Claiming human health risks in meat coming from animals that weren’t raised for the dinner plate, the federal New Democrats’ agriculture critic has proposed to ban the slaughter of horses for food.
“It is irresponsible for Canada to allow the sale of meat from horses as a food item when they have never been raised in accordance with the food safety practices required for all other animals,” Alex Atamanenko said in a release Thursday on Bill C-544.
The southern B.C. MP’s bill was introduced Wednesday in the House of Commons as a private member’s bill to amend the Health of Animals Act and the Meat Inspection Act.
Drugs which are prohibited for use in food animals during their lives are “routinely” being administered to horses, he said, naming phenylbutazone, a.k.a. “bute.”
Bute is from the group of non-steroidal anti-inflammatory drugs (NSAIDs) commonly used to treat lameness in horses, as an analgesic (pain reliever) and anti-inflammatory drug.
However, according to a 2004 Ontario ag department fact sheet on bute, horse owners are warned to never inhale or ingest it and to wash their hands right after handling it, as it’s associated with “bone marrow, renal, cardiovascular and gastrointestinal side effects” in people.
At least 50 per cent of the horses now slaughtered in Canada are imported from the U.S., where horse slaughter has been essentially banned over the past several years, Atamanenko said in his release. Horse meat from Canadian slaughter plants is sold primarily for export.
And, he said, there are no rules in the U.S. to block horse owners from administering bute, which he described as a “known carcinogen,” or other banned substances because horses are not treated as food animals.
“Many in the U.S. believe it should be our job to verify information from U.S. horses since Canada is the only one slaughtering them for human consumption,” said Atamanenko.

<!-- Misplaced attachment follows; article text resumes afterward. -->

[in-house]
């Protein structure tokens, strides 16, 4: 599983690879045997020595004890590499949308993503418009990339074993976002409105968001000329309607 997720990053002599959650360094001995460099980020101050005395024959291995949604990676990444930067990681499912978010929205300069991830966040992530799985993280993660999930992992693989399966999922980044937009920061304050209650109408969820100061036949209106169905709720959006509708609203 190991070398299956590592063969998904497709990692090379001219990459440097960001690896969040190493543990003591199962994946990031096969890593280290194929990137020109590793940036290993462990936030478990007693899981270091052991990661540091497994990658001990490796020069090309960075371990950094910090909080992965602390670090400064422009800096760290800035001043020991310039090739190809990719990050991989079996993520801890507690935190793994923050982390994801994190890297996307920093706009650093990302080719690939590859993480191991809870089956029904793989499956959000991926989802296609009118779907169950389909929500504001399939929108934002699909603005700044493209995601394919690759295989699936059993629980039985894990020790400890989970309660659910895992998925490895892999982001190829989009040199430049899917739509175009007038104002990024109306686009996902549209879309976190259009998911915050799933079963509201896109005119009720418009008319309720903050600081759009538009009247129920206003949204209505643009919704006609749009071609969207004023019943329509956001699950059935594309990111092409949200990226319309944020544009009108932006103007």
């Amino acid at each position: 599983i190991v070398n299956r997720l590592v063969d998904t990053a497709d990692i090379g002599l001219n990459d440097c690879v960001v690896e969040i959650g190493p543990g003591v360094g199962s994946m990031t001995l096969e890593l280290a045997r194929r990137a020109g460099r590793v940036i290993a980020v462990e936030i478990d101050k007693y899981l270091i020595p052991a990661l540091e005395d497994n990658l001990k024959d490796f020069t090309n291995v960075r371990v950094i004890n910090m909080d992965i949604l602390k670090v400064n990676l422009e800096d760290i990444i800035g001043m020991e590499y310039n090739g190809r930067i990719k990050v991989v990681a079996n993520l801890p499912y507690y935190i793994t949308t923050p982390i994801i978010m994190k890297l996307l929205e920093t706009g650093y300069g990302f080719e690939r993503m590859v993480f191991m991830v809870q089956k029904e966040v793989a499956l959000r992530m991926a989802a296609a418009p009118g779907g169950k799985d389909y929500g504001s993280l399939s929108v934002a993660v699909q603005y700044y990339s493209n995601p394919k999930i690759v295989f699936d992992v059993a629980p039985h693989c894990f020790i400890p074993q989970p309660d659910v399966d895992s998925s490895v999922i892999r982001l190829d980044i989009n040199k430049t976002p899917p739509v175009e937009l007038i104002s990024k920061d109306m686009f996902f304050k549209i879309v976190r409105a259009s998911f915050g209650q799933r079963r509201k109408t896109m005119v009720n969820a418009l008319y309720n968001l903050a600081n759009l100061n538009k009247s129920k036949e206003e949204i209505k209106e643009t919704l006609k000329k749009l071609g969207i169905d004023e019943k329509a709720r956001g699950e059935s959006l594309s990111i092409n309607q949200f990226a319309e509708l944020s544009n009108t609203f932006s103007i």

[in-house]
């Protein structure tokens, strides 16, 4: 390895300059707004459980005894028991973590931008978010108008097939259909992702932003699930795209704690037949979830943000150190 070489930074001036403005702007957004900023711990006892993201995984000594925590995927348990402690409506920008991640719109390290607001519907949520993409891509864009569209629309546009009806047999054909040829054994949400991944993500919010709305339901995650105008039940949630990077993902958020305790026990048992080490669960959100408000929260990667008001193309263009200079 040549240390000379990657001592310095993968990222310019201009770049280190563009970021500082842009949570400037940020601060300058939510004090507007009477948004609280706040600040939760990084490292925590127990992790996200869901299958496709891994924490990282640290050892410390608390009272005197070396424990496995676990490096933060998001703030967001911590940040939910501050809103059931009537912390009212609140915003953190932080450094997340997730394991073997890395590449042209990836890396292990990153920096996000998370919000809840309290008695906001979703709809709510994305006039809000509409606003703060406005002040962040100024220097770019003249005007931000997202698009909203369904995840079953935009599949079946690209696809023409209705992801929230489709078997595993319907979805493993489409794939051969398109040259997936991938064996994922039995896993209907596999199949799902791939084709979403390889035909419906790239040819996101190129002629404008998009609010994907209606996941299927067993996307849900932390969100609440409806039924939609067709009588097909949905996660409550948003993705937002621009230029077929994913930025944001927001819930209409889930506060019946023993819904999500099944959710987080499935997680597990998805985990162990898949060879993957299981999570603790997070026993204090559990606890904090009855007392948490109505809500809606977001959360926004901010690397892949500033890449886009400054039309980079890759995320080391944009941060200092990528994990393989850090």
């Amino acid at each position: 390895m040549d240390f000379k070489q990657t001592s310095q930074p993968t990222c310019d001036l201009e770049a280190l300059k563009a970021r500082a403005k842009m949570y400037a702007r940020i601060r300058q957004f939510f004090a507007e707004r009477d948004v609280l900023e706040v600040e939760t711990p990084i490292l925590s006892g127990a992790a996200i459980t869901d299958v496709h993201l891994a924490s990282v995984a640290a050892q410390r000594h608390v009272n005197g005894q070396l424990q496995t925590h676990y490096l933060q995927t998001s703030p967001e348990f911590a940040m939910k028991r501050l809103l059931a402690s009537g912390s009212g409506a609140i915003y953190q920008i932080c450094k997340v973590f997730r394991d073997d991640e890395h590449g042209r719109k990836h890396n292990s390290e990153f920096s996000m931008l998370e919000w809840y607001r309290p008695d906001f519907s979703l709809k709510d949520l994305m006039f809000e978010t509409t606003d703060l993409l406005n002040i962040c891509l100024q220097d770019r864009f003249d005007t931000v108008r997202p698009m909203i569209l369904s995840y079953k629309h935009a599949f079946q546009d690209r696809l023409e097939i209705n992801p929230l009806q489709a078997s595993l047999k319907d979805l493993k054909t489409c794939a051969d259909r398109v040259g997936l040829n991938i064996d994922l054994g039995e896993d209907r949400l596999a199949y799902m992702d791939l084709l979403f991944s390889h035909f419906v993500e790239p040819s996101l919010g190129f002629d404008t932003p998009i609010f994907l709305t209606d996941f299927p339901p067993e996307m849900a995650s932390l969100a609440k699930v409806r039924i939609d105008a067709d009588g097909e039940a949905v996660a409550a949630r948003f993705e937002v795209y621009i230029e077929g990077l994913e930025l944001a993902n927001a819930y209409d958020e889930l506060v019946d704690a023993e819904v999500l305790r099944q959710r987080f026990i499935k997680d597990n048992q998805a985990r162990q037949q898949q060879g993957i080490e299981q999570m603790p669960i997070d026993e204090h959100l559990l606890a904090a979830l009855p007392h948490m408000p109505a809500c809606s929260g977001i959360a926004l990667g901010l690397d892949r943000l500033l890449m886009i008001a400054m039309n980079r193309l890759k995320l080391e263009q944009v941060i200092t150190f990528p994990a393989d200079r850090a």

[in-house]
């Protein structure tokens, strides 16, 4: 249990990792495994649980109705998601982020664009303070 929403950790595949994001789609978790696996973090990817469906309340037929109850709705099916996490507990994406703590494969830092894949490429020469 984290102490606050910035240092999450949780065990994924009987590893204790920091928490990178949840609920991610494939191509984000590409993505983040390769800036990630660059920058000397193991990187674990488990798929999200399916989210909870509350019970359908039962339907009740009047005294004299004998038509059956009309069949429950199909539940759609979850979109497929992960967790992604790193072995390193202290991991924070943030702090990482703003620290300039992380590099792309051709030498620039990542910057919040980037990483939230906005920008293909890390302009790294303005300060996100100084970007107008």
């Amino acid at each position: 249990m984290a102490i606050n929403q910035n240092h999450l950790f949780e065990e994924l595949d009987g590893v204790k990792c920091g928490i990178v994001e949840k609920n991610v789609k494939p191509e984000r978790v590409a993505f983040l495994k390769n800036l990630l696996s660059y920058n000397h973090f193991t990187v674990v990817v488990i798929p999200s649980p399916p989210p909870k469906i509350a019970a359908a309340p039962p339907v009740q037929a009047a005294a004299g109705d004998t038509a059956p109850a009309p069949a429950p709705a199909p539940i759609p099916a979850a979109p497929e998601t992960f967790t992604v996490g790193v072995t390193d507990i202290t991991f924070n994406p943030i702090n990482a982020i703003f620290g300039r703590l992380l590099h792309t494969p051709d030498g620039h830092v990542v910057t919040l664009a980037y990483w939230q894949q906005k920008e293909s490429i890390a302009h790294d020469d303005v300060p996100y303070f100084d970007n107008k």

“It’s a stretch to think that information on hundreds of thousands of unwanted horses that were never raised to be food, will be complete or accurate.”
Canada, he said, is preparing to introduce a new “equine passport” system to track health history and medical treatments of horses arriving at Canadian slaughter plants, including those from the U.S.
The system, he said, has been crafted under pressure from officials in the European Union, and he predicted it will be “impossible” for the Canadian Food Inspection Agency to verify the data in such passports.
According to CFIA’s animal health division, federally- and provincially-inspected slaughter plants processed 111,236 horses for meat in 2008, up from 79,850 in 2007 and 50,067 in 2006.
Canada’s horse meat exports totalled 20,912 tonnes in 2008, up from 13,809 in 2007 and 10,105 in 2006. Most of those exports are shipped as boneless and bone-in cuts. France alone took about 26 per cent of Canada’s horse meat exports in 2008.
Most private members’ bills never make it through the House of Commons to become law and it’s not known how much support C-544 can expect from other MPs.
Another of Atamanenko’s recent bills, however, has made it through second reading, to the chagrin of groups representing Canada’s seed, biotech and crop chemical industries.
Currently before the Commons standing committee on agriculture and food, to which it was referred after second reading in April, his Bill C-474 calls for an export market assessment on any new genetically-modified (GM) crop variety proposed for registration.